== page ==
All in all, these events feel remarkably reminiscent of what happened after the 2009 coup.
What are the protestors and leaders hoping to achieve?
DF: The Platform has nine demands, including: demilitarization, a publicly televised dialogue, investigation into all the deaths and injuries during the protests, an international mediator, and reinstatement of all health and education employees (including teachers,
doctors, and nurses) fired as a result of the decrees. The leaders of the Platform proposed an alternative citizen dialogue to directly involve the people most affected by the ongoing crisis, not only in the capital but across the whole country. All sectors, even the government, have been invited, including feminists, and this – the real dialogue – is happening within movements and civil society. Right now, many different sectors are hosting their own meetings and assemblies to discuss how to keep working on solutions.
How are women involved in this movement?
DF: Women are front and center in all of the protests, particularly given the dominance of women in the health and education sectors. Two of the Platform’s most well-known leaders are women: Dr. Suyapa Figueroa and Dr. Ligia Ramos. They’re both political outsiders. I met Dr. Figueroa, President of the Colegio Médico (Medical College of Honduras), earlier this year while getting a cup of coffee! She’s witty and funny, and told me, “I don’t have any background in organizing; I’m just a nobody who knows what they are doing is wrong.”
You can see that their leadership is different; it’s a model of collective and shared leadership. They’re not the only ones speaking to the crowds or representing the Platform. There are always other people included, and when the media invites them for interviews, it’s not always the same person talking.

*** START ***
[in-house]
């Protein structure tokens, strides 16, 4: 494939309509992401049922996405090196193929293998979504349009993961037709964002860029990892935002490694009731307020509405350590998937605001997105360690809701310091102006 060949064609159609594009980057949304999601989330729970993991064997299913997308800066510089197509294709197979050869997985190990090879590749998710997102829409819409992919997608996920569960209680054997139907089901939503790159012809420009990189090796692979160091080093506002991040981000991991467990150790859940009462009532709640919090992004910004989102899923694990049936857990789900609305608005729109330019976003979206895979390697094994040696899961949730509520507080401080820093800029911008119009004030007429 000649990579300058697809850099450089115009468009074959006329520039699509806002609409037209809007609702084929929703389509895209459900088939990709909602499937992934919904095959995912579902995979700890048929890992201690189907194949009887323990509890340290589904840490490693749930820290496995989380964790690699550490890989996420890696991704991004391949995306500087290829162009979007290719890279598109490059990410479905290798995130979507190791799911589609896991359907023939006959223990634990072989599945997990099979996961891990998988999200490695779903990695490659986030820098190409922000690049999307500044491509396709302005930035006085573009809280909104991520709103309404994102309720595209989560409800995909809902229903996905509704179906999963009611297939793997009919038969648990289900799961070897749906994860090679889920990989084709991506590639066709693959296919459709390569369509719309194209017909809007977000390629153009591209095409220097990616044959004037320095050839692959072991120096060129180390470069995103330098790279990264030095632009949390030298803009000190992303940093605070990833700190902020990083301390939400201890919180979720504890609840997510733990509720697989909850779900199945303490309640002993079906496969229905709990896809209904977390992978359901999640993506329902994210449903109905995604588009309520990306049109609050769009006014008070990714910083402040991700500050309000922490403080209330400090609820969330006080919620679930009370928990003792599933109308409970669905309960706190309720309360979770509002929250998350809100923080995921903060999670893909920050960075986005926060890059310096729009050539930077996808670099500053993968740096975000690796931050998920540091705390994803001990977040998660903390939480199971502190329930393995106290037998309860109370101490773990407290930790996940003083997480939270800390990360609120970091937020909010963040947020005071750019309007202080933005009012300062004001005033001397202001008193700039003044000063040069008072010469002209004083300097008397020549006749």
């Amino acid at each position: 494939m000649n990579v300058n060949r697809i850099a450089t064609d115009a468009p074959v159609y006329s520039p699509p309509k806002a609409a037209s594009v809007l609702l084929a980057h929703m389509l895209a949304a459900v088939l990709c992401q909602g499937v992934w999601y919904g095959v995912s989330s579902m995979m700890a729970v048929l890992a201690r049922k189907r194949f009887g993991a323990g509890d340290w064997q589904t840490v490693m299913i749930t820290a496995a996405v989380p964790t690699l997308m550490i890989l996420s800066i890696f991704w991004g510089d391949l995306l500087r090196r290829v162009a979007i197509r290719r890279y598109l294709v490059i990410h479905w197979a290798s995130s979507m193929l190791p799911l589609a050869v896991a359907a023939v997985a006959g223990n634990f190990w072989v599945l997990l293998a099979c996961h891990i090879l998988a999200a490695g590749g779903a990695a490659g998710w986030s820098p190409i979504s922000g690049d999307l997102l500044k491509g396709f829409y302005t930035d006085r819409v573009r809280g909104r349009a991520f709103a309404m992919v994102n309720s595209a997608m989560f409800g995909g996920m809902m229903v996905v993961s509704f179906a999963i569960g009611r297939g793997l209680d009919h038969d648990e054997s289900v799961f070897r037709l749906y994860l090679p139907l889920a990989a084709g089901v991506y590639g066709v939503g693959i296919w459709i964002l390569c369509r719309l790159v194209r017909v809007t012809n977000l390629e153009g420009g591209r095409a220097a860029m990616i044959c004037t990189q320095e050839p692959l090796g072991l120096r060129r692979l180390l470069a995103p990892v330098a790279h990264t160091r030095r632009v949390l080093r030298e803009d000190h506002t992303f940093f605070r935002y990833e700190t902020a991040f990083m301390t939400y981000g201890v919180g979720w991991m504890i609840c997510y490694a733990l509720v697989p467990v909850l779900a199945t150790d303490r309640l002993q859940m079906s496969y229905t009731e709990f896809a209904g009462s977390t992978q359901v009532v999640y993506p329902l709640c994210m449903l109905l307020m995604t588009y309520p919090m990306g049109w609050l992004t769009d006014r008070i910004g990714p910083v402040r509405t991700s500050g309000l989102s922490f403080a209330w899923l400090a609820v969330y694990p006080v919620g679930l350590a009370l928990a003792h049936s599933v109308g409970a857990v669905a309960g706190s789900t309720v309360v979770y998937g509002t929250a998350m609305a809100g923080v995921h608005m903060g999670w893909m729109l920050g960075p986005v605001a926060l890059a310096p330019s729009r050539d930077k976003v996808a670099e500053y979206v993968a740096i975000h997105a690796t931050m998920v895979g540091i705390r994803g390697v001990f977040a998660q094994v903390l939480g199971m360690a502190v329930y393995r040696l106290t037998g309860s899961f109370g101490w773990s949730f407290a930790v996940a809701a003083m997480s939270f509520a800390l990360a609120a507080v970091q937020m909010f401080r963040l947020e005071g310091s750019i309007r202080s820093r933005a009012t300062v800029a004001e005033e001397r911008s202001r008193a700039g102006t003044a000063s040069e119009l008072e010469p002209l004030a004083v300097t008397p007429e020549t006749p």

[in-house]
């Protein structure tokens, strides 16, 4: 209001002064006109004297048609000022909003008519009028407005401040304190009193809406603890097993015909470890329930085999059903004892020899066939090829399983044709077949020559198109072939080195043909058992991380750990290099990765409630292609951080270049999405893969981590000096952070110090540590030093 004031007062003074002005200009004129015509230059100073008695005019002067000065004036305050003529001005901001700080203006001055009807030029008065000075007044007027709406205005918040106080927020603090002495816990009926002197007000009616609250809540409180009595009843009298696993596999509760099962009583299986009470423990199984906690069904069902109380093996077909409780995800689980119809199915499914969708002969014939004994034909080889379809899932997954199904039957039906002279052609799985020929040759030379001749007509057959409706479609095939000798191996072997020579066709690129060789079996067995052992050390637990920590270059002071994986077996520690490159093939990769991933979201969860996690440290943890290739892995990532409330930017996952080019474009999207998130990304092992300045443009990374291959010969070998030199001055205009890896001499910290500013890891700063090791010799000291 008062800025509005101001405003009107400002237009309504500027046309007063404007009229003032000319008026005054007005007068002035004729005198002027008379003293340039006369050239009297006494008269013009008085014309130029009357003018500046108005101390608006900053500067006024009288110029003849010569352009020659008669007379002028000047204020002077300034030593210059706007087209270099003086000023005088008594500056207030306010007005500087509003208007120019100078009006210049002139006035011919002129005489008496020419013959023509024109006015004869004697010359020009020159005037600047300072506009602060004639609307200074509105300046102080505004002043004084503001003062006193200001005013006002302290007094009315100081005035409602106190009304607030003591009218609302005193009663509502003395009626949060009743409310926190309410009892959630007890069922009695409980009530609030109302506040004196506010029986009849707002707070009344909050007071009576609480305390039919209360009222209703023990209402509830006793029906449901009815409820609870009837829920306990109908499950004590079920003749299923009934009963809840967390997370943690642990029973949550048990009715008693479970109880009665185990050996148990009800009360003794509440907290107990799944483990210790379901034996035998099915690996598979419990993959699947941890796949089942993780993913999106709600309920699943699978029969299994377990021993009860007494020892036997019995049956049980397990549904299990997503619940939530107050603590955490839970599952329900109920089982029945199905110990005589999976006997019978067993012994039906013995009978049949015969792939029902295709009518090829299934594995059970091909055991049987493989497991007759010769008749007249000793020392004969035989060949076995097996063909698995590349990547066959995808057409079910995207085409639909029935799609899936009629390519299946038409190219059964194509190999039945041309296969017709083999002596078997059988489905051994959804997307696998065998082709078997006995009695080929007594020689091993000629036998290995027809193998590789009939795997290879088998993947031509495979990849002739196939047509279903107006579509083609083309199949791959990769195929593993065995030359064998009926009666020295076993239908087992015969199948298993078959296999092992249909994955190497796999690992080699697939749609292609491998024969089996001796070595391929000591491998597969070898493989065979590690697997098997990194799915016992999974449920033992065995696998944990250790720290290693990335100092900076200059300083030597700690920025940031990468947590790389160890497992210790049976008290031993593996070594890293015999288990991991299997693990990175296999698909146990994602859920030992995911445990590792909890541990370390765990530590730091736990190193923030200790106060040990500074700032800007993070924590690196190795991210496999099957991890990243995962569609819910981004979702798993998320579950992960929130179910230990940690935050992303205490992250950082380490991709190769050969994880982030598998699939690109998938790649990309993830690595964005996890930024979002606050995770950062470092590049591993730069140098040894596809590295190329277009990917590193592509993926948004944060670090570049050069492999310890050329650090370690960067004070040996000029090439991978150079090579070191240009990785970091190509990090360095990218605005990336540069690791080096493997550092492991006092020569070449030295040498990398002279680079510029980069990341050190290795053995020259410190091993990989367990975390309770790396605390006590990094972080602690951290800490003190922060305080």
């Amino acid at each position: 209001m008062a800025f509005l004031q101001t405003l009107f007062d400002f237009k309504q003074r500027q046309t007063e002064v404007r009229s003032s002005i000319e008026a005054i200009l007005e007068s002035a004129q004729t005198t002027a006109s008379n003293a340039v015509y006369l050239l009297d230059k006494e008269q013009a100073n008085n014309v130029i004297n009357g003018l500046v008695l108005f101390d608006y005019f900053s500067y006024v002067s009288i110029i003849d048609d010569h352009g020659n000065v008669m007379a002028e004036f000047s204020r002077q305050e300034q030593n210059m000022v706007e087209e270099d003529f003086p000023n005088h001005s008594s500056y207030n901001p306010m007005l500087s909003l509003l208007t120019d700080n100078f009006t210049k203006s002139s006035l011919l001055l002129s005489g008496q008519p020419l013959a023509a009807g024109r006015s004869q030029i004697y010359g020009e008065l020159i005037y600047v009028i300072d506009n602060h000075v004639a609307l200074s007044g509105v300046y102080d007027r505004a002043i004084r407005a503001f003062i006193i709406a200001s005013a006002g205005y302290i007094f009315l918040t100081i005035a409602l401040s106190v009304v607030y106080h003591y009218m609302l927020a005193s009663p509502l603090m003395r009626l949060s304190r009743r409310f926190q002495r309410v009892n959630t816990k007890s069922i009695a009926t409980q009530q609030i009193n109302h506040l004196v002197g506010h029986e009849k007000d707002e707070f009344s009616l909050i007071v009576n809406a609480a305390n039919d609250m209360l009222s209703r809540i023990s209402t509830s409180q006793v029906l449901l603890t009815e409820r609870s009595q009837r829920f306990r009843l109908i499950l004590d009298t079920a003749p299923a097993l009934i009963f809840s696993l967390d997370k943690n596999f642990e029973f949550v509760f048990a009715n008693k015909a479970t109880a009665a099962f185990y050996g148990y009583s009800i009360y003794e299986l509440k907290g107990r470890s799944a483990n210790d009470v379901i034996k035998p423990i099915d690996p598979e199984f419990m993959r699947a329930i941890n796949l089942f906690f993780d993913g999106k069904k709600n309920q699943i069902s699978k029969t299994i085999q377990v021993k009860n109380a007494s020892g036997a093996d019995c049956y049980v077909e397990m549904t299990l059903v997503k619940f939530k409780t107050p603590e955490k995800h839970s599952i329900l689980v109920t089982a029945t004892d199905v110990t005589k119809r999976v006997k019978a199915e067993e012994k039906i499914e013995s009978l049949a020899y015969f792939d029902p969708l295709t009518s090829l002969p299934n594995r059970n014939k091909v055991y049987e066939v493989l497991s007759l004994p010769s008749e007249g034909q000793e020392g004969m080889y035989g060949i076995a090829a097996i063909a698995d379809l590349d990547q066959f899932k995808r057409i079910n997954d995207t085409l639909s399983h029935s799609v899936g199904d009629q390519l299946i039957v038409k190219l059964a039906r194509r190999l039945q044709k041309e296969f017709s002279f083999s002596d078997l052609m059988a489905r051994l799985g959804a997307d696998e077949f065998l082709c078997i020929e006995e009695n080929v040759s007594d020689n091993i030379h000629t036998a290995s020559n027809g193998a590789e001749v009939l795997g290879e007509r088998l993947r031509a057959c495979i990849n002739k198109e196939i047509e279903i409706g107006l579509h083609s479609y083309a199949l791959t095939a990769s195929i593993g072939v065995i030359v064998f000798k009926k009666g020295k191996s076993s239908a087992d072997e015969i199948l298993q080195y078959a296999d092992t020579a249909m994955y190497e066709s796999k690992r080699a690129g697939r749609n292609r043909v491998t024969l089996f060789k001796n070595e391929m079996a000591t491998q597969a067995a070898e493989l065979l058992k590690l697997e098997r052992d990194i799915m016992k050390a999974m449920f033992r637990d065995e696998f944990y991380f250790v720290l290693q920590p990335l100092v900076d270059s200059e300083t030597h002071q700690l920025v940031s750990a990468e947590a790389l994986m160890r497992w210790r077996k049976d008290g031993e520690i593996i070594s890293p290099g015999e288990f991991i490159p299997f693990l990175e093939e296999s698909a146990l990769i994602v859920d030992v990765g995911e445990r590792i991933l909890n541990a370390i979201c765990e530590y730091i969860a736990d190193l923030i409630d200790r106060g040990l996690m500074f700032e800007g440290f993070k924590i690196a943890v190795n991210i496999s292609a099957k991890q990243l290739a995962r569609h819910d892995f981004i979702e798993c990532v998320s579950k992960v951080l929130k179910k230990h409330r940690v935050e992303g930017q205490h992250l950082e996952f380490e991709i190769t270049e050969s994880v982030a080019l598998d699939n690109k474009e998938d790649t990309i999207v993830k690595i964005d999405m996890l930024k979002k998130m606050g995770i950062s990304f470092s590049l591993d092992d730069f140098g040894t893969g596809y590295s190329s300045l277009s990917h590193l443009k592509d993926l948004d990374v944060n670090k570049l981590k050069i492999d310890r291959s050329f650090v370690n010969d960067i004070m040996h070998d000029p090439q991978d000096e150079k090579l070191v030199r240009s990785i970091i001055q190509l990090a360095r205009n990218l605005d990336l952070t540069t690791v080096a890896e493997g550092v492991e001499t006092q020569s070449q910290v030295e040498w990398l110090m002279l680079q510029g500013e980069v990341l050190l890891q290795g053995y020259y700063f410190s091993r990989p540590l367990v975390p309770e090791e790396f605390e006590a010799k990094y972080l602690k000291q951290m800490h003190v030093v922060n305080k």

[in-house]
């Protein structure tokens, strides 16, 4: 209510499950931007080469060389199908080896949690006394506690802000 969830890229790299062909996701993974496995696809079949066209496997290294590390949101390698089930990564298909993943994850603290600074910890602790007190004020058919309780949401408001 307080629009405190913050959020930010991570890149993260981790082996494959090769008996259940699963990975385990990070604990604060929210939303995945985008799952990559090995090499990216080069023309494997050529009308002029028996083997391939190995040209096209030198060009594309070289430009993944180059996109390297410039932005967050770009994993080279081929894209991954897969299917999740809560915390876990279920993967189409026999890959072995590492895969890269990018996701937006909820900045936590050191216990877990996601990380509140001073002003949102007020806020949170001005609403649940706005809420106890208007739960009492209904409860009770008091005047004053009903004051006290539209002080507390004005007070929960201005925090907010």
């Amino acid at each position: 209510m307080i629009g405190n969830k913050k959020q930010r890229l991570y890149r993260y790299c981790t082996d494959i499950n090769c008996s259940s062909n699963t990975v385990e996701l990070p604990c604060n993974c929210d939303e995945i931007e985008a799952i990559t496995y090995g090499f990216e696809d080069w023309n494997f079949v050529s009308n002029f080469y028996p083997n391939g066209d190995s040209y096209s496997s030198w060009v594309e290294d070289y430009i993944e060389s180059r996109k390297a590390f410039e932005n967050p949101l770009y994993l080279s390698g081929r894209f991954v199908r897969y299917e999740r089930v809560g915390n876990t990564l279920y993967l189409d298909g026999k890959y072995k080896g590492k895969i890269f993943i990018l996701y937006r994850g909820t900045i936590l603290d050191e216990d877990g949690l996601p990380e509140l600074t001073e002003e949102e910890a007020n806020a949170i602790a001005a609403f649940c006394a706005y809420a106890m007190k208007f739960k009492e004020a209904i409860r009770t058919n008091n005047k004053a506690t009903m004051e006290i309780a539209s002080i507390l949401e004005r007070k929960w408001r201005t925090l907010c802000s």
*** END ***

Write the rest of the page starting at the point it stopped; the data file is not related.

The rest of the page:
Feminists have also answered the call to join the Platform’s alternative citizen dialogue. We’re trying to make sure that our key demands are included. These include the reversal of the ban on the morning-after pill (which was the first right taken away after the 2009 coup), the total abortion ban, decriminalization of midwifery, sexual and reproductive education, and women’s health care. A few weeks ago I joined many “feminists in resistance” who I marched with in 2009 – Femiñangaras – to protest the corruption and impunity of JOH’s government. We brought sanitary pads that we painted red and shouted, “This is the only blood we want flowing in our country!”
How is JASS responding to the crisis in Honduras?
Our team in Honduras is interviewing protesters on the streets and distributing their voices and analysis on social media. This is key because the mainstream media has not been covering what’s happening. We contribute with our analysis of the ongoing crisis to mobilize and support urgent actions by international and local organizations. You can follow us @JASS_Meso on Twitter and Facebook for the latest.
How can the international community support activists on the ground in Honduras?
Don’t forget that the U.S. officially supports the fraudulent government in Honduras, which is responsible for the outrageous corruption, criminal actions, and violence against civilians. People are in the streets because either we protest or we leave the country. While President Trump complains about Central American migration, his administration has supported the violence of the JOH regime including through military aid, which is part of what fuels migration. U.S. citizens in particular should stand in solidarity by calling your Members of Congress to denounce both the repression and the treatment of people at the border. Ask your Member of Congress to sponsor and support the Berta Cáceres Human Rights in Honduras Act, which would suspend U.S. security aid to Honduras. Here’s the congressional switchboard: 202-224-3121.
What do you think will happen next?
DF: It’s impossible to predict. What is certain is that Hondurans, despite having spent the last 10 years in political and economic crises under an evolving dictatorship since the 2009 coup, are still standing with our heads held high and with courageous women standing up for a whole country.